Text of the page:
Report says e-waste will double by 2050
Ahead of International E-Waste Day on 14 October, the United Nations University released a report estimating that global e-waste will more than double by 2050 to reach approximately 111 million tonnes per year.
Following its success in 2018, almost 100 organisations from over 40 countries will participate in the second International E-Waste Day to raise awareness about our global e-waste problem, the fastest growing waste stream in the world.
The campaign was developed by the WEEE Forum, an international association of 36 e-waste collection schemes from 29 countries. It encourages users to consider the responsible management of their end-of-life electronics through repair, re-use or recycling, helping to divert valuable resources from landfill.
According to the WEEE Forum, Oceania (Australasia, Melanesia, Micronesia and Polynesia) produces the most e-waste per inhabitant, at 17.3 kg per person per year compared with1.9 kg in Africa.
The WEEE Forum’s only Australian member, ANZRP (Australia and New Zealand Recycling Platform), is this year celebrating an important milestone, having recently surpassed 160,000 tonnes of e-waste collected and recycled since inception through its national TechCollect program.
This represents an environmental net benefit equivalent to planting almost one and a half million trees, or a reduction in annual electricity usage equivalent to 162,000 Australian homes.
ANZRP CEO Warren Overton said collaboration across sectors is key to these achievements.
“ANZRP–TechCollect is committed to working with the electronics industry, government, community and most importantly its members to deliver outstanding environmental outcomes,” he said.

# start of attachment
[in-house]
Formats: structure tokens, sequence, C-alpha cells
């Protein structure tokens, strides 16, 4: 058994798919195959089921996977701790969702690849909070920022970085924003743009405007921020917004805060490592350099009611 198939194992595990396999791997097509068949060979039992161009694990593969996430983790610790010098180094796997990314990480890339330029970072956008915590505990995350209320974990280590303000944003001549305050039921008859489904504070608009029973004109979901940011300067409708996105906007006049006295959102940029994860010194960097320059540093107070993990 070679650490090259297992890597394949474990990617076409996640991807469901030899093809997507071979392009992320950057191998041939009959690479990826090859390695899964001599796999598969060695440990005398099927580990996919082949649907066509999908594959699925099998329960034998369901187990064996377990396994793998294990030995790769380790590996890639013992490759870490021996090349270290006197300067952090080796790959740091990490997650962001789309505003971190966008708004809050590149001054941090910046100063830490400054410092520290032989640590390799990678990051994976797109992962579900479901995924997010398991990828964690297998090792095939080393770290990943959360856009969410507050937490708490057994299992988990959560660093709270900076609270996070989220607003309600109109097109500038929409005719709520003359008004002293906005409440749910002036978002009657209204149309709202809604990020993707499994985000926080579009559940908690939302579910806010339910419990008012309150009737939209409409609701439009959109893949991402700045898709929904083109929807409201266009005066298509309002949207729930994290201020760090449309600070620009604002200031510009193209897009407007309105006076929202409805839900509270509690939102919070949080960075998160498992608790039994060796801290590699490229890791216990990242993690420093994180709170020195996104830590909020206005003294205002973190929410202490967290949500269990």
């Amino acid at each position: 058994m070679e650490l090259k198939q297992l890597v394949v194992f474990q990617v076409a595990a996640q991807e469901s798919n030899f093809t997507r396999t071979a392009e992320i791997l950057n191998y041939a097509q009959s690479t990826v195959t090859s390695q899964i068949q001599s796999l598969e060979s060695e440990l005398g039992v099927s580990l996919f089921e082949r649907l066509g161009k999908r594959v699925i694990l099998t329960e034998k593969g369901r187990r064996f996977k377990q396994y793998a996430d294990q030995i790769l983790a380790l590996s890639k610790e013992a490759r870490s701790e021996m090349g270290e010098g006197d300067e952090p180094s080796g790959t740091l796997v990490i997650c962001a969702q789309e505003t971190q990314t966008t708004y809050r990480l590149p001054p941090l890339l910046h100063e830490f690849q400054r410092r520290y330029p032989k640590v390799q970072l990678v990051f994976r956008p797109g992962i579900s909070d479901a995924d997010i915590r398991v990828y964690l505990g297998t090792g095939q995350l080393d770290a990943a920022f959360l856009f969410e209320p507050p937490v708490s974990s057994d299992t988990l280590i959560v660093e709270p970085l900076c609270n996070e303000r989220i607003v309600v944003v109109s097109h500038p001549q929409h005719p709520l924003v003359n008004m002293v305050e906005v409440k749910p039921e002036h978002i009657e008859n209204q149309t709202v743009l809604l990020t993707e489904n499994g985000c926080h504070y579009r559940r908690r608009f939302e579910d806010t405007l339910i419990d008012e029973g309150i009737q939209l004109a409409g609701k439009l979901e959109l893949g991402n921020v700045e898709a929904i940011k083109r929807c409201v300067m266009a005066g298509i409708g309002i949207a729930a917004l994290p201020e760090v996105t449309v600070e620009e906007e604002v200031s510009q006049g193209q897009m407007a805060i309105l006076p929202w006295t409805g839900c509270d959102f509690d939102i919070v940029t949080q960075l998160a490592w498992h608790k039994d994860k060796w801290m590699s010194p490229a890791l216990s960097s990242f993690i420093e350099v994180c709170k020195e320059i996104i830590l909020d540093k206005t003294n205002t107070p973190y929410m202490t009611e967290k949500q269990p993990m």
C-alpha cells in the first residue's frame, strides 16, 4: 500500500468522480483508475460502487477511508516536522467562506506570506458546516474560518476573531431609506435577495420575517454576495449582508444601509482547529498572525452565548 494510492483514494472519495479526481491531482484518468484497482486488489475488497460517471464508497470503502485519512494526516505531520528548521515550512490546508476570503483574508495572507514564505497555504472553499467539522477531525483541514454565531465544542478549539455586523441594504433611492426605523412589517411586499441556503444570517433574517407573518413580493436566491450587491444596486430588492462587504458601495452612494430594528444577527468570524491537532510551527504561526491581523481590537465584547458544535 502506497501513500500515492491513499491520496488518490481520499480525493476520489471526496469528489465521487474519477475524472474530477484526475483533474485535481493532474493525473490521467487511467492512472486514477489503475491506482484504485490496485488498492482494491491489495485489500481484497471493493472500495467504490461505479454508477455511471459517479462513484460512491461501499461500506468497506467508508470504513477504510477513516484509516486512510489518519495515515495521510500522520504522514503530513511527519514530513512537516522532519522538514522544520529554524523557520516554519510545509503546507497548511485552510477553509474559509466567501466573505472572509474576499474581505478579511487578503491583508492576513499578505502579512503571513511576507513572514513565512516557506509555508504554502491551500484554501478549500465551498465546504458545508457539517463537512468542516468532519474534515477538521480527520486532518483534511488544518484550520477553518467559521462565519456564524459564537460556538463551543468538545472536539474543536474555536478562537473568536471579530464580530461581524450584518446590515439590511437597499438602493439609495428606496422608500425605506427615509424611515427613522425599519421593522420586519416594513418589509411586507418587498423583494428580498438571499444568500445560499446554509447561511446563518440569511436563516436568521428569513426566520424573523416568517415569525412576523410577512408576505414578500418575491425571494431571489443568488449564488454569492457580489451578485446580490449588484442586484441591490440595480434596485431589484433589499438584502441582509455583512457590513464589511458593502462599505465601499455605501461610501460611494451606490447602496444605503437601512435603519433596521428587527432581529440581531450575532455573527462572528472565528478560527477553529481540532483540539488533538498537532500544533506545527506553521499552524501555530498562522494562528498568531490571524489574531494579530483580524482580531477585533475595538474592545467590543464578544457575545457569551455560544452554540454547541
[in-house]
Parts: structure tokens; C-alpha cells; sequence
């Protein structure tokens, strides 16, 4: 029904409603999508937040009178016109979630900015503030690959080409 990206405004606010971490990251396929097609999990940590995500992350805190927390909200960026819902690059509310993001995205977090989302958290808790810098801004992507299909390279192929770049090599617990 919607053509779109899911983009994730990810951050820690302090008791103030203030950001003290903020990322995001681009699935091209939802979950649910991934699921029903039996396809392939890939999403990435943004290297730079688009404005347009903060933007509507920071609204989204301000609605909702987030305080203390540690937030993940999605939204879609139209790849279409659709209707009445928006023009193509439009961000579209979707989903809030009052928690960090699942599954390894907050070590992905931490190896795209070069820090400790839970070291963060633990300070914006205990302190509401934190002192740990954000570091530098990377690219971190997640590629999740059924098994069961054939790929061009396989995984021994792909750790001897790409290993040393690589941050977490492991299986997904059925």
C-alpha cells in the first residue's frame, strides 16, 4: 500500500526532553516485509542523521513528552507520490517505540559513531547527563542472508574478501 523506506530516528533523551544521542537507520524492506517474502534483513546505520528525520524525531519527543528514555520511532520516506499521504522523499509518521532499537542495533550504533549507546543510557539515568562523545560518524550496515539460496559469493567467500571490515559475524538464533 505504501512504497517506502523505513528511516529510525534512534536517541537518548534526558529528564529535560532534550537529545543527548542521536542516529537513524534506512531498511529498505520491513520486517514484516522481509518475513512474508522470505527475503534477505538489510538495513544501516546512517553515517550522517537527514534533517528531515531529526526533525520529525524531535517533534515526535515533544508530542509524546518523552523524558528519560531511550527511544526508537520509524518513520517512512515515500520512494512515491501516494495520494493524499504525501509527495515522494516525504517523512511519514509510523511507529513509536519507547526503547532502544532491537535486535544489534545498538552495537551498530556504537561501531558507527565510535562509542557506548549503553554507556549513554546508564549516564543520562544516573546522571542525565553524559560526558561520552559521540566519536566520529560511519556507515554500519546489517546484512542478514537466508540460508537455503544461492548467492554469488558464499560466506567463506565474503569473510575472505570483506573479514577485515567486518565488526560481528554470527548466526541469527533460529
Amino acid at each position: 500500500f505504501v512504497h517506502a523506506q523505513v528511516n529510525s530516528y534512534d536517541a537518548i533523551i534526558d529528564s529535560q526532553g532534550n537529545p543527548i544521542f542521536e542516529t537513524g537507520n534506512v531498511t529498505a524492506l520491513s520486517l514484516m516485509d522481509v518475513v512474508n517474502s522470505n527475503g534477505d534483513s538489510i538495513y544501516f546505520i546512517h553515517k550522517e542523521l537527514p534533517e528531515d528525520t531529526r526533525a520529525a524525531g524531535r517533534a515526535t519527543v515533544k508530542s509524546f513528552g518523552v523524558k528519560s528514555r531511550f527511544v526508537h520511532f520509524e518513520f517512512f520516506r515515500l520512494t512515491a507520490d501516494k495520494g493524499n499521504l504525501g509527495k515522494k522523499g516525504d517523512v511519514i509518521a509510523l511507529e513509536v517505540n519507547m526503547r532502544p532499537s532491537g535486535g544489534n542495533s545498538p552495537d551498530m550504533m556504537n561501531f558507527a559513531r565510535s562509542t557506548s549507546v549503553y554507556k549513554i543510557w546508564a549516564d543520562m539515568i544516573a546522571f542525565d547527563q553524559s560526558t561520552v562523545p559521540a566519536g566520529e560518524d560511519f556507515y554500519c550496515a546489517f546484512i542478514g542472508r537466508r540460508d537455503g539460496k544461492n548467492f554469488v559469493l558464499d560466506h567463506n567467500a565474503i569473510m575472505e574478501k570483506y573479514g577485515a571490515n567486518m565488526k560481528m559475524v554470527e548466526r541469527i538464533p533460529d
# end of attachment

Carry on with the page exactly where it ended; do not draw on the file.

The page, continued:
“As Australia’s only not-for-profit service provider under the National Television and Computer Recycling Scheme, our value proposition is to deliver best practice e-waste collection and recycling services in Australia and New Zealand.”
According to the UN, only 20% of global e-waste is recycled each year, meaning 40 million tonnes are either placed in landfill, burned or illegally traded and treated in a substandard way. This is despite 66% of the world’s population being covered by e-waste legislation.
Overton said the use of technology and demand for electronic devices will only continue to rise. “By 2020 it’s predicted that there will be 25–50 billion devices connected to the internet.
“While we encourage users to extend the life of their machines wherever possible, we recognise that efficient takeback programs and responsible recycling will be key to keeping materials in the value chain for as long as possible,” he said.
In 2018–19 Australia’s e-waste recycling target was 64% of all estimated available e-waste; this will rise to 80% by 2026–27. In Europe the target from 2019 will be 65%.
WEEE Forum Director General Pascal Leroy said, “The volume of e-waste is continually increasing and contains many valuable as well as hazardous materials that should be recovered or properly treated when items are discarded.
“While consumer awareness of how to dispose of e-waste correctly is improving, it is still a struggle to ensure that e-waste is collected and treated by organisations with the correct facilities and channels, thereby guaranteeing that this is done so in a legitimate, safe and environmentally friendly way.”
The WEEE Forum’s 36 member organisations will drive the initiative, inviting participation from businesses and individuals across the world to raise the public profile of e-waste.
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